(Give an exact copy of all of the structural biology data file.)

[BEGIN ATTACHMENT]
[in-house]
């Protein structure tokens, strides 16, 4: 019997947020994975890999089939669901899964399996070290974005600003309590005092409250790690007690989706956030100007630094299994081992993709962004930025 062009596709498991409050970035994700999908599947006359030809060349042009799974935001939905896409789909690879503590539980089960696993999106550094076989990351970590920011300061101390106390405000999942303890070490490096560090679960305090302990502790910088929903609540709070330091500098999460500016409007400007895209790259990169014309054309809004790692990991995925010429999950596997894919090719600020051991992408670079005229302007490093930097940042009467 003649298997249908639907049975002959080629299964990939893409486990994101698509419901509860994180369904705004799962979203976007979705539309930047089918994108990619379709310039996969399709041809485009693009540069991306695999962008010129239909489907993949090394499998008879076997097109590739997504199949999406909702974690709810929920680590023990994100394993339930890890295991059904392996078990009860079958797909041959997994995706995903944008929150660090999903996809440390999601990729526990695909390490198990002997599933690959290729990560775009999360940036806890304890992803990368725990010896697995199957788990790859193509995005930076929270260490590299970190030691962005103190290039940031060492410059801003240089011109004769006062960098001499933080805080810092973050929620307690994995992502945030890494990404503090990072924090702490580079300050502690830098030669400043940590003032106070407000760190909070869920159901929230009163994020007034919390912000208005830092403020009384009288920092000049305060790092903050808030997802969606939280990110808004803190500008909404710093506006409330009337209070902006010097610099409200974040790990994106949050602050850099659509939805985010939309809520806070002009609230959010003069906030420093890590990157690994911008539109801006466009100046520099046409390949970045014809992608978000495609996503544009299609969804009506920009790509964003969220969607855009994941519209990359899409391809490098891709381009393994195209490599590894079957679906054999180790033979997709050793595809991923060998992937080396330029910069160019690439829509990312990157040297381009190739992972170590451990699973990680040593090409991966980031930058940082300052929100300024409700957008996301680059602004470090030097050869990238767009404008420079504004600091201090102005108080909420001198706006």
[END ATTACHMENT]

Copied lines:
[in-house]
């Protein structure tokens, strides 16, 4: 019997947020994975890999089939669901899964399996070290974005600003309590005092409250790690007690989706956030100007630094299994081992993709962004930025 062009596709498991409050970035994700999908599947006359030809060349042009799974935001939905896409789909690879503590539980089960696993999106550094076989990351970590920011300061101390106390405000999942303890070490490096560090679960305090302990502790910088929903609540709070330091500098999460500016409007400007895209790259990169014309054309809004790692990991995925010429999950596997894919090719600020051991992408670079005229302007490093930097940042009467 003649298997249908639907049975002959080629299964990939893409486990994101698509419901509860994180369904705004799962979203976007979705539309930047089918994108990619379709310039996969399709041809485009693009540069991306695999962008010129239909489907993949090394499998008879076997097109590739997504199949999406909702974690709810929920680590023990994100394993339930890890295991059904392996078990009860079958797909041959997994995706995903944008929150660090999903996809440390999601990729526990695909390490198990002997599933690959290729990560775009999360940036806890304890992803990368725990010896697995199957788990790859193509995005930076929270260490590299970190030691962005103190290039940031060492410059801003240089011109004769006062960098001499933080805080810092973050929620307690994995992502945030890494990404503090990072924090702490580079300050502690830098030669400043940590003032106070407000760190909070869920159901929230009163994020007034919390912000208005830092403020009384009288920092000049305060790092903050808030997802969606939280990110808004803190500008909404710093506006409330009337209070902006010097610099409200974040790990994106949050602050850099659509939805985010939309809520806070002009609230959010003069906030420093890590990157690994911008539109801006466009100046520099046409390949970045014809992608978000495609996503544009299609969804009506920009790509964003969220969607855009994941519209990359899409391809490098891709381009393994195209490599590894079957679906054999180790033979997709050793595809991923060998992937080396330029910069160019690439829509990312990157040297381009190739992972170590451990699973990680040593090409991966980031930058940082300052929100300024409700957008996301680059602004470090030097050869990238767009404008420079504004600091201090102005108080909420001198706006």